And that’s why the case of Michael Vick, the star Atlanta Falcons quarterback who last month pleaded guilty to federal dogfighting charges, is such an interesting object lesson for organizations everywhere. How is it that a business the size of the Falcons, with $170 million in annual revenue, doesn’t have a good succession plan in case something catastrophic—like going to prison —knocks out its most valuable employee?
Just last year, Forbes magazine said this about the team in its annual valuation of National Football League franchises: "Since buying the Falcons in 2002, Arthur Blank has turned the team into Atlanta’s hottest ticket, with a 40,000-person waiting list for season tickets. Much of the team’s success is a result of the arm (and more often the legs) of star quarterback Michael Vick."
Clearly, Vick wasn’t just any other player, and team management recognized this by signing him to a 10-year, $130 million contract extension in 2004. Equally clear is that Blank isn’t just any owner. He’s the savvy businessman who co-founded Home Depot, one of the largest retailers in the world.
I doubt that Blank would have let himself get into this position at Home Depot, but he let his football managers build the team around Michael Vick without any good plan for what to do in case something happened to him. Falcons management believed so much in Vick that they traded away his backup, a young and talented quarterback named Matt Schaub, to Houston during the off-season. Schaub played when Vick was injured the past couple of years, and he always seemed to perform extremely well when thrown into the breach.
Now, with Vick suspended and awaiting sentencing, the Falcons are in big trouble. As a story in the Los Angeles Times put it, "The team’s string of 51 consecutive sellouts is as good as dead." The paper also quotes a local radio executive who says, "There is absolutely no buzz with this team now." Schaub, discarded by the Falcons, might have been someone the team could get people to rally around. Instead, fans get a journeyman in Joey Harrington, a nice guy who has had an undistinguished six-year career in Miami and Detroit.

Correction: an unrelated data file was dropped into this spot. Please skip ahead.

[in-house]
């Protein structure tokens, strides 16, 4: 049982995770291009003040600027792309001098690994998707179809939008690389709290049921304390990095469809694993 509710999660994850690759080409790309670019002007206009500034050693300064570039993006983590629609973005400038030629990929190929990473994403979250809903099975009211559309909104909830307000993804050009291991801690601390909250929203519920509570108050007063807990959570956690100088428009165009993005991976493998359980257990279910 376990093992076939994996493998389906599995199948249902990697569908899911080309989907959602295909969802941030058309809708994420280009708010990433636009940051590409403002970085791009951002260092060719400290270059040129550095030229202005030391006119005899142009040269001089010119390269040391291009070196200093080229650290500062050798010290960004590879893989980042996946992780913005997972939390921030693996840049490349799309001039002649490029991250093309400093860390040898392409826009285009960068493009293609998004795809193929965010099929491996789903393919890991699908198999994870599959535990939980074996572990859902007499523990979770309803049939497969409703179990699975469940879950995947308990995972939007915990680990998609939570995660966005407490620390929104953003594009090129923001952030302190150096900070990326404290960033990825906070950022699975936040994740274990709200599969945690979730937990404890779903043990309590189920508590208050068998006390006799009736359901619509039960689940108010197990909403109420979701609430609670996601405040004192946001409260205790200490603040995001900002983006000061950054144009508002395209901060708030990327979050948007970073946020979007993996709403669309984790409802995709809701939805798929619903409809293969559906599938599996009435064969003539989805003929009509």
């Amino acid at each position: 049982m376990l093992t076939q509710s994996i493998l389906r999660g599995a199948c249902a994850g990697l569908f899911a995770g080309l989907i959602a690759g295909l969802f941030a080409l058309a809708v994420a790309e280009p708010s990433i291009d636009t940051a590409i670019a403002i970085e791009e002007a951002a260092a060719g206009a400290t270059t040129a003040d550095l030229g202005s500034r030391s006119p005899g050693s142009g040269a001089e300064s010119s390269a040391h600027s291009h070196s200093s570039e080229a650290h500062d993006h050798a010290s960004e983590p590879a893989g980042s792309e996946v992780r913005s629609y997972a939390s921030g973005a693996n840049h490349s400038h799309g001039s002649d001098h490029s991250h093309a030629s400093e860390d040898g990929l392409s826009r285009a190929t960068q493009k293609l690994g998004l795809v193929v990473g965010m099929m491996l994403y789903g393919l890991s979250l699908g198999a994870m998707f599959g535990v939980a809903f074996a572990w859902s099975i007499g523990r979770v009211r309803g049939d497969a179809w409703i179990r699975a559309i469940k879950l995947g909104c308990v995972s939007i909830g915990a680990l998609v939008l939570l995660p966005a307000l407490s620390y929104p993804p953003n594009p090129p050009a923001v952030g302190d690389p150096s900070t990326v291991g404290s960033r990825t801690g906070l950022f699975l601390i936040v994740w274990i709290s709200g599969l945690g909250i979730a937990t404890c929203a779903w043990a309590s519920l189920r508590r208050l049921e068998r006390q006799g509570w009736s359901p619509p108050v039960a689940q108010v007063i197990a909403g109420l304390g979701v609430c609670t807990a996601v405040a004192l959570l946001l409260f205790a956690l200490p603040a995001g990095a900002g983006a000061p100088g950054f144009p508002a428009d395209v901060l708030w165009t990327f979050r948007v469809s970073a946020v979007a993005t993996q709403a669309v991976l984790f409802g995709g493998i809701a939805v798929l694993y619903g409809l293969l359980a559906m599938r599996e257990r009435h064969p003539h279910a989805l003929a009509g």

Contingency plans and succession scenarios are a staple of every well-managed organization. Although I’m surprised that an NFL team owned by Arthur Blank would find itself in this fix, it’s actually not all that unusual in the business world. For instance, a series of surveys published last year by the National Association of Corporate Directors in Washington and Mercer Delta Consulting found that about half of all corporate boards say they do a poor job of planning for CEO succession, and have no succession plan in place.
The lesson here is simple: In a world where just about everyone is replaceable, managers should always be planning to replace anyone and everyone. No matter how smooth things may seem, you need to have a contingency plan that will keep things going when the much-feared worst-case scenario really does come to pass. Because inevitably, and probably unexpectedly, it will.
Succession planning is a never-ending exercise. It’s an insurance policy for the future; a plan to help your organization keep things on an even keel no matter how big a storm your business might find itself in.
Arthur Blank and his managers should have seen this one coming. They had a good succession plan—Schaub—but inexplicably, they discarded it and put all their faith in one guy. You and your managers would do well to learn from this and not do the same thing.
Workforce Management, September 10, 2007, p. 58 -- Subscribe Now!